I was talking with Khadija (not her real name) to find out the harm civilians had experienced in north-eastern Nigeria, and the actions Nigerian security forces had taken to mitigate causing harm themselves, and to protect civilians from harm caused by others. What was striking about Khadija’s story was the complete absence of the military from it. Indeed, soldiers stationed nearby had run away when they heard JAS fighters were approaching, leaving the civilians in the area to fend for themselves. Such failure to protect communities from violence is one of three major ways that military action or inaction has led to civilian harm. The others are failure to prevent collateral damage during military operations, thereby causing direct and indirect harm, and direct targeting of civilians, with unlawful detention, harassment, the destruction of property, sexual violence against women and girls, indiscriminate targeting of certain groups, such as young men, torture and excessive use of force.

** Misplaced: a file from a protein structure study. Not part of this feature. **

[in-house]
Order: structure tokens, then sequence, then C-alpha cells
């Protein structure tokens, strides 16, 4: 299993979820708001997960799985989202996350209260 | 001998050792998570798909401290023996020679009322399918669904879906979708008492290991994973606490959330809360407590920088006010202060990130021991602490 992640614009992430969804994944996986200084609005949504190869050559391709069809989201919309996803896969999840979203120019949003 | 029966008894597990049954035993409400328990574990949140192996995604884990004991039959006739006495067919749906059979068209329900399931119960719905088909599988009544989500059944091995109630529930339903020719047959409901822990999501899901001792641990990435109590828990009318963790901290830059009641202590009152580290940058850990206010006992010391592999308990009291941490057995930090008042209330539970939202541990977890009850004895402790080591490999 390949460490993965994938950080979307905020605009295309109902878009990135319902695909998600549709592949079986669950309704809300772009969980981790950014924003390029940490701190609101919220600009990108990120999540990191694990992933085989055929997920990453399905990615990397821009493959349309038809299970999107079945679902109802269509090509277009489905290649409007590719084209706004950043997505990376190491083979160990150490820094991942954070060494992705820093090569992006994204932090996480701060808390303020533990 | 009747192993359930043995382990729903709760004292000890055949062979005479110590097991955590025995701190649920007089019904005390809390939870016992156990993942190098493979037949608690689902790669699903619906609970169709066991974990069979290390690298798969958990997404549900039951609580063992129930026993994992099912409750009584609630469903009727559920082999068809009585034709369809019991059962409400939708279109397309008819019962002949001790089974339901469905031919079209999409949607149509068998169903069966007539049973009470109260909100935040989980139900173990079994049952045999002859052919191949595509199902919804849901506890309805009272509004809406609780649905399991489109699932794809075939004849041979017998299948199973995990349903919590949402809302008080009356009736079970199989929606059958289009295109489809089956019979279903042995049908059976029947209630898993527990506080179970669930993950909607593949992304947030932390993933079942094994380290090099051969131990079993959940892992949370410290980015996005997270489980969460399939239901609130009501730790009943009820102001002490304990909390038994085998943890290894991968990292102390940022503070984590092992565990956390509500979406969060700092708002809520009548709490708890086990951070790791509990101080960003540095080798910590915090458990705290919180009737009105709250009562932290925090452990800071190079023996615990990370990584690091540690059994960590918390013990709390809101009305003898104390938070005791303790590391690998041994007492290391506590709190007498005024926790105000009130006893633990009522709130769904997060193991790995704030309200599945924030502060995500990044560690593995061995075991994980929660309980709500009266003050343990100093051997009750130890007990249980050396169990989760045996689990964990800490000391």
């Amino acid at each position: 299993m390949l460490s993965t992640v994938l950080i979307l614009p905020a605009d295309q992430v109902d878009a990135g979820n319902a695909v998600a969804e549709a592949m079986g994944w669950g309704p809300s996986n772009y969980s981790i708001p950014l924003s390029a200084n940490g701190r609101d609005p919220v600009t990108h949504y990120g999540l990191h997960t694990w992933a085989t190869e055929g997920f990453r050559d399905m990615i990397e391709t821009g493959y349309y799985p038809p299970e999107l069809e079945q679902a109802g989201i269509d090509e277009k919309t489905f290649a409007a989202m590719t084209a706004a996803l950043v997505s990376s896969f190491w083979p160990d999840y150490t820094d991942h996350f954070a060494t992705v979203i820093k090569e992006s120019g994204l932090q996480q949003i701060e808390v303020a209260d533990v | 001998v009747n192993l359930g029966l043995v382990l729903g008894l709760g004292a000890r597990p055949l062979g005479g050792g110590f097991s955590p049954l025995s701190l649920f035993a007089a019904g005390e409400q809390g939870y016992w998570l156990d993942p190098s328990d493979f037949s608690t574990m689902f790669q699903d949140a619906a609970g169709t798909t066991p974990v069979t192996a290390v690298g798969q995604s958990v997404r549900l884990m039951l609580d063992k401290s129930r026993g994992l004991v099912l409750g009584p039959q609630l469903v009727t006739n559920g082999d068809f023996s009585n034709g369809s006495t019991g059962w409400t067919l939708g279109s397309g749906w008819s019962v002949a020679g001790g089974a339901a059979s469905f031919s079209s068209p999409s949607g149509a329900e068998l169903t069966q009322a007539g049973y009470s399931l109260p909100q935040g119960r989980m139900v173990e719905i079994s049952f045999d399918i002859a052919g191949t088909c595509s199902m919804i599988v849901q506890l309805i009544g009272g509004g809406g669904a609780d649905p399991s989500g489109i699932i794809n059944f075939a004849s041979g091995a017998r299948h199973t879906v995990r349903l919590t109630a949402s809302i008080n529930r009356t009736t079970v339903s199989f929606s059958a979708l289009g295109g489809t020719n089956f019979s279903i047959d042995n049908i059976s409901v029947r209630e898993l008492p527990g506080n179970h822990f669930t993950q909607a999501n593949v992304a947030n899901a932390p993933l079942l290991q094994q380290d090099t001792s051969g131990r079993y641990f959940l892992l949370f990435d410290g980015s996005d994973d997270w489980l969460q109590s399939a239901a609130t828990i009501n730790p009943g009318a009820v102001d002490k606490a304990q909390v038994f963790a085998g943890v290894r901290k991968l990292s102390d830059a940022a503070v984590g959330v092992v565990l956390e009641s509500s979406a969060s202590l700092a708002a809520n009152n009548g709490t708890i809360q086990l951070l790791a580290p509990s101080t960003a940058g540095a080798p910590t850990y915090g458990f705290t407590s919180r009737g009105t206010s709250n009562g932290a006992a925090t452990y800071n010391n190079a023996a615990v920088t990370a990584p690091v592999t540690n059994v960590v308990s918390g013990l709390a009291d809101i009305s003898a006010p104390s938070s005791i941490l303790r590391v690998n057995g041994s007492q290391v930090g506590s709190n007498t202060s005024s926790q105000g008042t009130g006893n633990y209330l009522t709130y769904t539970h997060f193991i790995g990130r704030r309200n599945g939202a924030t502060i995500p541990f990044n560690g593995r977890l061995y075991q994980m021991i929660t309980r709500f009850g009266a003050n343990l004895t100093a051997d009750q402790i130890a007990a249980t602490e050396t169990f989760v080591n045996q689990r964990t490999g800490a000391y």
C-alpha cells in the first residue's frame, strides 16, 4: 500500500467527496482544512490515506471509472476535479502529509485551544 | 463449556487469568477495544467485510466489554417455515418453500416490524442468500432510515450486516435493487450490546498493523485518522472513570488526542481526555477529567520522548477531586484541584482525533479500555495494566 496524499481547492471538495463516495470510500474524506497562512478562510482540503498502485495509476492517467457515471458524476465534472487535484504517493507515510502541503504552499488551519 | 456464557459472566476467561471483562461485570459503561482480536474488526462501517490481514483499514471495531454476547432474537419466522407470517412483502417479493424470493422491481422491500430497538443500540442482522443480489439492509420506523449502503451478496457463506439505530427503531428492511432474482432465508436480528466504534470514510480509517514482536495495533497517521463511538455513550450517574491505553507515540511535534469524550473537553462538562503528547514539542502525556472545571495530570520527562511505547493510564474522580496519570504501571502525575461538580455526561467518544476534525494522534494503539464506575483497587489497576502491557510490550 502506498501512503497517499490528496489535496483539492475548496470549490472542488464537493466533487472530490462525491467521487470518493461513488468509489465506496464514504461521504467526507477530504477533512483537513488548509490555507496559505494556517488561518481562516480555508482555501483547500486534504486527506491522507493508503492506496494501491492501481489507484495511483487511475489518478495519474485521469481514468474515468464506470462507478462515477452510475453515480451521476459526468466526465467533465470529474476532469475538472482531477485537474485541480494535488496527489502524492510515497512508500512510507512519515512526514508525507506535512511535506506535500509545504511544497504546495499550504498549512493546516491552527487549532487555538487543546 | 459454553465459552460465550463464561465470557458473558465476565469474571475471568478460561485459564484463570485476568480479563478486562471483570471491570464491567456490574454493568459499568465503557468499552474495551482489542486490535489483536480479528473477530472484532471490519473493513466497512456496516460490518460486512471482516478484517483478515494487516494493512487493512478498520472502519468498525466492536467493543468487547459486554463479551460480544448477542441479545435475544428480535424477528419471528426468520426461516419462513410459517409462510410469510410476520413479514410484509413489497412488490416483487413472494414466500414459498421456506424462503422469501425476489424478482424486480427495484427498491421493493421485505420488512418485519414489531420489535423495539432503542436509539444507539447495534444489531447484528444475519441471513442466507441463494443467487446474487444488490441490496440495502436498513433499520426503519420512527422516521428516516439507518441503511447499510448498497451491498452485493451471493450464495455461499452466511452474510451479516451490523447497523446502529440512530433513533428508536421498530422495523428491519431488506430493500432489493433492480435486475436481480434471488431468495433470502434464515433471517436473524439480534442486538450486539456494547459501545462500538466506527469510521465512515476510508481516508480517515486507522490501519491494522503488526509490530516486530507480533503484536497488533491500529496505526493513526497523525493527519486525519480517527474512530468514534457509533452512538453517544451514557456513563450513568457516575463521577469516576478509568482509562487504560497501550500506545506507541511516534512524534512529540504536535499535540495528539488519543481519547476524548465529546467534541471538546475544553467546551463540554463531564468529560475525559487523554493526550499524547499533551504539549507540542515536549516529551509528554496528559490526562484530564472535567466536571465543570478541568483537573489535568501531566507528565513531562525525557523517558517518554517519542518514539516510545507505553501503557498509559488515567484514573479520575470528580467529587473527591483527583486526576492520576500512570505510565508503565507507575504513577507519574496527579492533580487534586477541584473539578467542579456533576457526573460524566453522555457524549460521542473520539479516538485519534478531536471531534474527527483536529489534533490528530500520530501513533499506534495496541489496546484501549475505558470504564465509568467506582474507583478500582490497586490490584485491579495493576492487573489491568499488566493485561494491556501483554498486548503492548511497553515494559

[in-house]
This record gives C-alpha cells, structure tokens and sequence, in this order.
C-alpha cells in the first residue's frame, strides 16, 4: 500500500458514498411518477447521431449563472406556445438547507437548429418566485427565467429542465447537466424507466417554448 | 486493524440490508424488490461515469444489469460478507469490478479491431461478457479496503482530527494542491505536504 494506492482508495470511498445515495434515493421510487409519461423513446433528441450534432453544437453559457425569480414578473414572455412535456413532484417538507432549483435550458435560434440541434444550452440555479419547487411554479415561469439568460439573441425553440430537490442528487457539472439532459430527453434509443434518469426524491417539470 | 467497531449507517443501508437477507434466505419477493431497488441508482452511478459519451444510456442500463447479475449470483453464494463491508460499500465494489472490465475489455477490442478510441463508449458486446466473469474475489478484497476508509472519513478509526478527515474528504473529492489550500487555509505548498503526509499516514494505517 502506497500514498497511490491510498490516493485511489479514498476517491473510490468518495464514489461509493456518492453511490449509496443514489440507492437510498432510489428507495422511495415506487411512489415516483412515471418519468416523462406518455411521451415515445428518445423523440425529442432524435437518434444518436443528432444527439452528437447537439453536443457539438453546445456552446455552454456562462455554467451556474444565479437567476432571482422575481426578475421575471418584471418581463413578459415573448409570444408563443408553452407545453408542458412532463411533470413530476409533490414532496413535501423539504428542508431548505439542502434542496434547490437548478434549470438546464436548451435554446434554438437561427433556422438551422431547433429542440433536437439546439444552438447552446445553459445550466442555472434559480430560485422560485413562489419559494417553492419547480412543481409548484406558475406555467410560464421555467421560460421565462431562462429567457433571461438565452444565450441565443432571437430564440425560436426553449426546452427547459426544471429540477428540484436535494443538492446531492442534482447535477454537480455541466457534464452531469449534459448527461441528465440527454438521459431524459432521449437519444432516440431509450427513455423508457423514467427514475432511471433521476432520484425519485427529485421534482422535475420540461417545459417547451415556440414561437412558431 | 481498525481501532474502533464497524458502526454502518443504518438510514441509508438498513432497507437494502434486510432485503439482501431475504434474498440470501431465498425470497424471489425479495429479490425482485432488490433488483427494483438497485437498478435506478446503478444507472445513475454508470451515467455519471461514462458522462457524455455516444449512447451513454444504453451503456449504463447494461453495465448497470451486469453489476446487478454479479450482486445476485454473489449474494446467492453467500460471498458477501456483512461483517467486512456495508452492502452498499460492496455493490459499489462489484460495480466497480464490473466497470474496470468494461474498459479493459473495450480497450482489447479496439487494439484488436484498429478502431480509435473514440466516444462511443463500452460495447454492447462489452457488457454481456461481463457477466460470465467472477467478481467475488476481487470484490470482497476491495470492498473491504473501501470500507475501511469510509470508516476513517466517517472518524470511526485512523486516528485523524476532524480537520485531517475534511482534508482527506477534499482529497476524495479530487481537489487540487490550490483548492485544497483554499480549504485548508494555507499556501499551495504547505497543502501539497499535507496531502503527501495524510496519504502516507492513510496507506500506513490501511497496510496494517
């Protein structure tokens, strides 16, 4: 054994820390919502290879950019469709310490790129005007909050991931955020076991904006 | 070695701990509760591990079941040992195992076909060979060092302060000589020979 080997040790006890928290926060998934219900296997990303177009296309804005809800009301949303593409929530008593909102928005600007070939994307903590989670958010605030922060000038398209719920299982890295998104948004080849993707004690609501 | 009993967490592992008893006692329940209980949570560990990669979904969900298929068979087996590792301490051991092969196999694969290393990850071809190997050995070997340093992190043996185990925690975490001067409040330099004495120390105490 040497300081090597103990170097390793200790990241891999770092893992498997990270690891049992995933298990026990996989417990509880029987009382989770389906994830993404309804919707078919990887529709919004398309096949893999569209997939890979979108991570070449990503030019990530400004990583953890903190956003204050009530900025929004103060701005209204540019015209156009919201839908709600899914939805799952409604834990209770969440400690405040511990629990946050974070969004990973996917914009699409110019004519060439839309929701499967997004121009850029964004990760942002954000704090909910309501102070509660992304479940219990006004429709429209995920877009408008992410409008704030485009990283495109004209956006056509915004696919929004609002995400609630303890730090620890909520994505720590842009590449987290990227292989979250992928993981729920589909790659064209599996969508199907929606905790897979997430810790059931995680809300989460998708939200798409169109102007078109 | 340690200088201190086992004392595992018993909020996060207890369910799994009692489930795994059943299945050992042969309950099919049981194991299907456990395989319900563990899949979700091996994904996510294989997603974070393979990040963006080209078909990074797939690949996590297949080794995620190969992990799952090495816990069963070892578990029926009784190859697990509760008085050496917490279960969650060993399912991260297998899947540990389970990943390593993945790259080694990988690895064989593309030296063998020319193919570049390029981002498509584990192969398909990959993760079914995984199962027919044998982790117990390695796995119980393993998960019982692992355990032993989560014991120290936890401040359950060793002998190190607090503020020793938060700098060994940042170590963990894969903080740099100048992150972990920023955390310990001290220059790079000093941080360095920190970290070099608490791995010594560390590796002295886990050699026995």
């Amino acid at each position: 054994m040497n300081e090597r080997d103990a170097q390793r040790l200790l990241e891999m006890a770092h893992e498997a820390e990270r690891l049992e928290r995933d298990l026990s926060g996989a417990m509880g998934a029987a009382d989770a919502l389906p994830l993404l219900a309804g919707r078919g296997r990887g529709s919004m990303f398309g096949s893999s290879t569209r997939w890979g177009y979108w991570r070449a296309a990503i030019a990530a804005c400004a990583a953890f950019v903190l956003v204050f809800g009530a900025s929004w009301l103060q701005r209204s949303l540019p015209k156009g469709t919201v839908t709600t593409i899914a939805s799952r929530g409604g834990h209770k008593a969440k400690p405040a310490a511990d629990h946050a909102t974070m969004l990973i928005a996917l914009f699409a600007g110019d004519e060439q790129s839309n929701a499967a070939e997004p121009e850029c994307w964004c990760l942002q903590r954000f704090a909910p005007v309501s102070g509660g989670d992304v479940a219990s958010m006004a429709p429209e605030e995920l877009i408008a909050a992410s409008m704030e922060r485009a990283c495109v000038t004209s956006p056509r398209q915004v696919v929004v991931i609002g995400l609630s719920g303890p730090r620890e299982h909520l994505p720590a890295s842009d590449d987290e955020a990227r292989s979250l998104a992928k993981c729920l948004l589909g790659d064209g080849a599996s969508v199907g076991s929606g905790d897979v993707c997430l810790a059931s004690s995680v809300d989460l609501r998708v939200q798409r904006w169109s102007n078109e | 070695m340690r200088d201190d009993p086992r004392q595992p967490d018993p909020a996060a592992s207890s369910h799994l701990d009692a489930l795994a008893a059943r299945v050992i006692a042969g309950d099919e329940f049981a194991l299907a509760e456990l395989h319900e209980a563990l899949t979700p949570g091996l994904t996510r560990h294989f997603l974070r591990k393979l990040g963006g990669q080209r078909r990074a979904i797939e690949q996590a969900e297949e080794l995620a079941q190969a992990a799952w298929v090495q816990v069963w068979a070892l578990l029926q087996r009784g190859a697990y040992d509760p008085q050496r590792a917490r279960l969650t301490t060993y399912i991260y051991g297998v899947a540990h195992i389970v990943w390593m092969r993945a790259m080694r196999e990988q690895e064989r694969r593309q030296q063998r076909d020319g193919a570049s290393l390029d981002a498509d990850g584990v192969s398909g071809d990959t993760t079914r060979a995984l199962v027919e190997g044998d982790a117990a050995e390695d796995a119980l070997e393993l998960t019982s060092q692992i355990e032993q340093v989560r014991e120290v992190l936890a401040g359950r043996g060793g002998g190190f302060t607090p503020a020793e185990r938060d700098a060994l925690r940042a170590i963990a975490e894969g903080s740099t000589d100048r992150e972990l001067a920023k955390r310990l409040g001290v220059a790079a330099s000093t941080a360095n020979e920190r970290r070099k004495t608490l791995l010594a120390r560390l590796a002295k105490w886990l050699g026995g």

Changing these dynamics requires fundamental shifts in mindsets, policies, training and the conduct of operations. There have been important and welcome steps in this direction. President Buhari committed to taking action on human rights violations by the military at his inauguration in May 2015, and the army has created a human rights desk to investigate alleged abuses. Although not always publicised, there have been investigations, court martials and punishments as a result. Nigeria has revised its rules of engagement and code of conduct to reflect international humanitarian and human rights standards, and a protocol is being drafted on handing over children encountered during operations to civilian child protection actors. In October 2016, the Chief of Defence Staff committed to drafting and implementing a civilian protection policy.